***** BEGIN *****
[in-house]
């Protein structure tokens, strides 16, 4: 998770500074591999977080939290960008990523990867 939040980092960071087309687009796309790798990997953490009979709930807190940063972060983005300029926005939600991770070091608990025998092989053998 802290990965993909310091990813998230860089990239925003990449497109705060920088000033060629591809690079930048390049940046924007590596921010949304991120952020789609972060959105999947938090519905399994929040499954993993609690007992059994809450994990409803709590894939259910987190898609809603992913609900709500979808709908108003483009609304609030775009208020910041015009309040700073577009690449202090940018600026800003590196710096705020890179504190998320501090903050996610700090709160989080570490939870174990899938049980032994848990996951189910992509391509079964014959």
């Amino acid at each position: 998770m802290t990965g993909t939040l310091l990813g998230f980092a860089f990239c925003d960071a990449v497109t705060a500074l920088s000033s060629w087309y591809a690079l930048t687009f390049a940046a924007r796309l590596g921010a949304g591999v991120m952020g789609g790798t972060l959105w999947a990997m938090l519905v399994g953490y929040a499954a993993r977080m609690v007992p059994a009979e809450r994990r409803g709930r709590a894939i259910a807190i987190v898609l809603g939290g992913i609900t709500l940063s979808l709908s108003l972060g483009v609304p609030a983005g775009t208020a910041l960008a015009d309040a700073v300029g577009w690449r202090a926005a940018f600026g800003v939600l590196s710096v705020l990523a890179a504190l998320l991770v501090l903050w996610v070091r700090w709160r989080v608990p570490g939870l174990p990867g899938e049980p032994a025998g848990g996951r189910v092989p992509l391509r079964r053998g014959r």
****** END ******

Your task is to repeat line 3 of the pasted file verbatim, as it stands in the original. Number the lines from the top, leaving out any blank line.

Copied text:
């Amino acid at each position: 998770m802290t990965g993909t939040l310091l990813g998230f980092a860089f990239c925003d960071a990449v497109t705060a500074l920088s000033s060629w087309y591809a690079l930048t687009f390049a940046a924007r796309l590596g921010a949304g591999v991120m952020g789609g790798t972060l959105w999947a990997m938090l519905v399994g953490y929040a499954a993993r977080m609690v007992p059994a009979e809450r994990r409803g709930r709590a894939i259910a807190i987190v898609l809603g939290g992913i609900t709500l940063s979808l709908s108003l972060g483009v609304p609030a983005g775009t208020a910041l960008a015009d309040a700073v300029g577009w690449r202090a926005a940018f600026g800003v939600l590196s710096v705020l990523a890179a504190l998320l991770v501090l903050w996610v070091r700090w709160r989080v608990p570490g939870l174990p990867g899938e049980p032994a025998g848990g996951r189910v092989p992509l391509r079964r053998g014959r």